Louie had come to America as a teenager after his father, a Lithuanian tailor who made uniforms for army officers, had learned that the army was about to draft his son. For Louie, this meant 20 years of military service and probable death-Jews were considered the most expendable of soldiers. That night, Louie said goodbye to his sisters and parents forever, snuck out of his village, Shalaiu, via the Jewish underground, embarked from Bremen, arrived in New York in 1903, and took a train to Chicago, where his older brother, Max, already lived. (Shalaiu was one of the first villages in Lithuania later captured by the Nazis. Louie never heard from his sisters and parents again.) Louie’s cousin, Celia, who lived in New York, had also emigrated from Shalaiu. He finally persuaded her to move to Chicago, where they were married.
Louie and Celia are now buried together in a cemetery near Chicago. There used to be a modest arch at the entrance to their section, but vandals have long since torn it down. He died of a sudden, massive heart attack, holding what, if there is any sense of correctness in the universe, was an average pinochle hand. One minute he was alive, the next minute he was not. The bag of personal effects that the director of the funeral home gave my mother was missing Louie’s watch and the ten dollar bill that he always kept hidden in his wallet for emergencies. The Cossacks had looted one last time.
Although I was 14 when Louie died, I have few memories of him. Louie had been a cap maker, but I have no idea whether he worked on them individually or on an assembly line. By the time I was old enough to know my grandfather, he had long since retired, and always seemed to me a man with no occupation and no passions. He never seemed a full person to me. Everything I have tried to learn about him has eroded into generalization, petrified into anecdote. Louie’s fossilization, already begun while he was still alive, seems long completed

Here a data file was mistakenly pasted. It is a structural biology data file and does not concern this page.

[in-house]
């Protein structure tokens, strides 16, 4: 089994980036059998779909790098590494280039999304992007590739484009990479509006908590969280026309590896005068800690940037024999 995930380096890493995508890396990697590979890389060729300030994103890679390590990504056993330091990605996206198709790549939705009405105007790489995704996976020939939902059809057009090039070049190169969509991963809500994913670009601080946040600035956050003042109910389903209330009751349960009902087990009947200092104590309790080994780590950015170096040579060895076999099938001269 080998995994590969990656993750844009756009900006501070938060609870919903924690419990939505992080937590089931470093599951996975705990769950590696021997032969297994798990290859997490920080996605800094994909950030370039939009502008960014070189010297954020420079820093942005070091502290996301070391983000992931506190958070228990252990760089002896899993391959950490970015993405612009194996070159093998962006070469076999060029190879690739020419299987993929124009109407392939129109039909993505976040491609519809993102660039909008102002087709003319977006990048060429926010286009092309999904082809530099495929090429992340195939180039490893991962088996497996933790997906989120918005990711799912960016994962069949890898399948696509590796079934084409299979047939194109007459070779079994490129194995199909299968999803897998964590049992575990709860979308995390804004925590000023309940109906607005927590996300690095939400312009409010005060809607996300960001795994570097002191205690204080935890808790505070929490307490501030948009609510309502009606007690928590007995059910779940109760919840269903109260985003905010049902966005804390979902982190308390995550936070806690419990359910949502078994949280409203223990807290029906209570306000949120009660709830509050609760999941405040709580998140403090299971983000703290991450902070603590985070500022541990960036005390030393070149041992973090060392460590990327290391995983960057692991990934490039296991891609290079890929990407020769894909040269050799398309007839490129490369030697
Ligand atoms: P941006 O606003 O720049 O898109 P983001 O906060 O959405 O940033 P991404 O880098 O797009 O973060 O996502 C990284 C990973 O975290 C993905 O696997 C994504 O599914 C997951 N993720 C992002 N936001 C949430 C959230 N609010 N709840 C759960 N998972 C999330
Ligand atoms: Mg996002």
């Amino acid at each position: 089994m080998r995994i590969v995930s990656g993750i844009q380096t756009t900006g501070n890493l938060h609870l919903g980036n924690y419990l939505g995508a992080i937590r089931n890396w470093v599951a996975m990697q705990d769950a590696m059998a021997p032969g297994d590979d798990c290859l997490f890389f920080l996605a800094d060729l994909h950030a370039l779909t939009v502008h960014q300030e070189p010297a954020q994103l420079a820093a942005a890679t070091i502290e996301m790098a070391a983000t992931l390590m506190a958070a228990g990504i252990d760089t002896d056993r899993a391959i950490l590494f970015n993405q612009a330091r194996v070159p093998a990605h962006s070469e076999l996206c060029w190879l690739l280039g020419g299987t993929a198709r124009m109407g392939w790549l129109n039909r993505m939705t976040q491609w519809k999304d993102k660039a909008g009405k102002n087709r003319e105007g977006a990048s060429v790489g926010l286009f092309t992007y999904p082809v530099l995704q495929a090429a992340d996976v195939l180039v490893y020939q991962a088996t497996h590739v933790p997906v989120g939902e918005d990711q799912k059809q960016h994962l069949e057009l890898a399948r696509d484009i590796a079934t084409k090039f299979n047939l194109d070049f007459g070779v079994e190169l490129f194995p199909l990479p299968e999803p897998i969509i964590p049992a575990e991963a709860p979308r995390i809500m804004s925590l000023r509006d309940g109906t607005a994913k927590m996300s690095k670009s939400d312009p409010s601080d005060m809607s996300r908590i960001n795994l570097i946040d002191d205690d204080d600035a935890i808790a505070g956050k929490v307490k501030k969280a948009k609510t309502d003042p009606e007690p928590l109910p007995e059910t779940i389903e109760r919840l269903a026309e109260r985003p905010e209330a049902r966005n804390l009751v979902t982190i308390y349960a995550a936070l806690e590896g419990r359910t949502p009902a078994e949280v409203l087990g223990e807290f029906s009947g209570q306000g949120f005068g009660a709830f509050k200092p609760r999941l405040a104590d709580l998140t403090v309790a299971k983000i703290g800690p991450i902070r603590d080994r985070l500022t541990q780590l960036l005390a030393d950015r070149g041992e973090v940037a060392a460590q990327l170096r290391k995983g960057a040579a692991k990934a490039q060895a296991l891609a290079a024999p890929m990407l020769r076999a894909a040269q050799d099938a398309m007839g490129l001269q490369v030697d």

I do remember a photograph of my older brother and me dressed in Hopa-long Cassidy outfits. Louie was in the studio when the photo was taken. I had thrown a tantrum, refusing to pose, and he gave me one of his raspberry-filled hard candies to calm me down. In the photo, I look like a serious little cowpoke, with just the tiniest bulge of tobacco in my cheek. That is Louie’s raspberry candy. It has not melted, never will, as long as someone remembers it is there. Like memories, like Louie, like you and me, the raspberry candy has its own half-life that glows in ever so slow diminishment. I remember almost nothing else from that age, so Louie’s comfort must have settled in on a very deep level The power of grandparents is subliminal I remember Louie crying at my grandmother’s funeral, and how it surprised me. It was because of Louie’s tears that I first realized adults could feel alone.
When I was 23, I decided to leave Chicago and start a new life to New Orleans. I had no intention of returning. For years, the only emotion my father and I had expressed aloud to each other had been anger. The night before I was to leave, he drove me to my apartment. He stayed behind the steering wheel, and I hesitated before I opened the car door, knowing something had to be said Then, suddenly, we were hugging and I felt myself beginning to cry.
“You always made me cry,” I said and I left quickly. The words had come so spontaneously, from such a deep place, and were so demonstrably untrue, that I had no idea what they meant.
Louie would understand none of this.
Sometimes I feel that as the universe continues expanding, everything perhaps even our own individual atoms-drifts farther and farther apart Desperately, we call to each other across a widening void Louie made that two-bus trip every Tuesday not so much out of loneliness, but because meals were the daily renewal of life. Today, meals are pit stops. We eat canned soup instead of zoup. Most people slurp in a hurry. Louie, so prominent, so stark in this classic studio photograph that may or may not exist, radiates out of the black void behind him, god of our family’s universe, imperturbable and inclined every so subtly towards kindness. He is quiet He does not have to speak
Garry Cooper, LCSW, is in private practice.